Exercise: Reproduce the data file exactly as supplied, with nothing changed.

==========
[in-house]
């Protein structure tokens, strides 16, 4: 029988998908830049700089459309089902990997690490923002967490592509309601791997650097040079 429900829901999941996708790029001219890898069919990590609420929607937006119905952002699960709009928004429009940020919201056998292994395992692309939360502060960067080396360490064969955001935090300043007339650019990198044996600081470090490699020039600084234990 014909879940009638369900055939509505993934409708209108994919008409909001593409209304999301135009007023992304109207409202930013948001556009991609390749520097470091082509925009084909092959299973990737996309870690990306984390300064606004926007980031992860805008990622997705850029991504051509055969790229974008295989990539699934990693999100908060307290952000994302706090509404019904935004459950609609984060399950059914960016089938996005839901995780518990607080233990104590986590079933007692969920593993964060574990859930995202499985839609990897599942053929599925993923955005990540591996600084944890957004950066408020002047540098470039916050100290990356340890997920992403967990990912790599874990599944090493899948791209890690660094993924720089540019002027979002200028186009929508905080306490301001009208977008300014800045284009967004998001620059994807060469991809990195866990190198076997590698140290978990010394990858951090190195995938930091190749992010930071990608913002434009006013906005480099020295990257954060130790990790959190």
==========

[in-house]
């Protein structure tokens, strides 16, 4: 029988998908830049700089459309089902990997690490923002967490592509309601791997650097040079 429900829901999941996708790029001219890898069919990590609420929607937006119905952002699960709009928004429009940020919201056998292994395992692309939360502060960067080396360490064969955001935090300043007339650019990198044996600081470090490699020039600084234990 014909879940009638369900055939509505993934409708209108994919008409909001593409209304999301135009007023992304109207409202930013948001556009991609390749520097470091082509925009084909092959299973990737996309870690990306984390300064606004926007980031992860805008990622997705850029991504051509055969790229974008295989990539699934990693999100908060307290952000994302706090509404019904935004459950609609984060399950059914960016089938996005839901995780518990607080233990104590986590079933007692969920593993964060574990859930995202499985839609990897599942053929599925993923955005990540591996600084944890957004950066408020002047540098470039916050100290990356340890997920992403967990990912790599874990599944090493899948791209890690660094993924720089540019002027979002200028186009929508905080306490301001009208977008300014800045284009967004998001620059994807060469991809990195866990190198076997590698140290978990010394990858951090190195995938930091190749992010930071990608913002434009006013906005480099020295990257954060130790990790959190």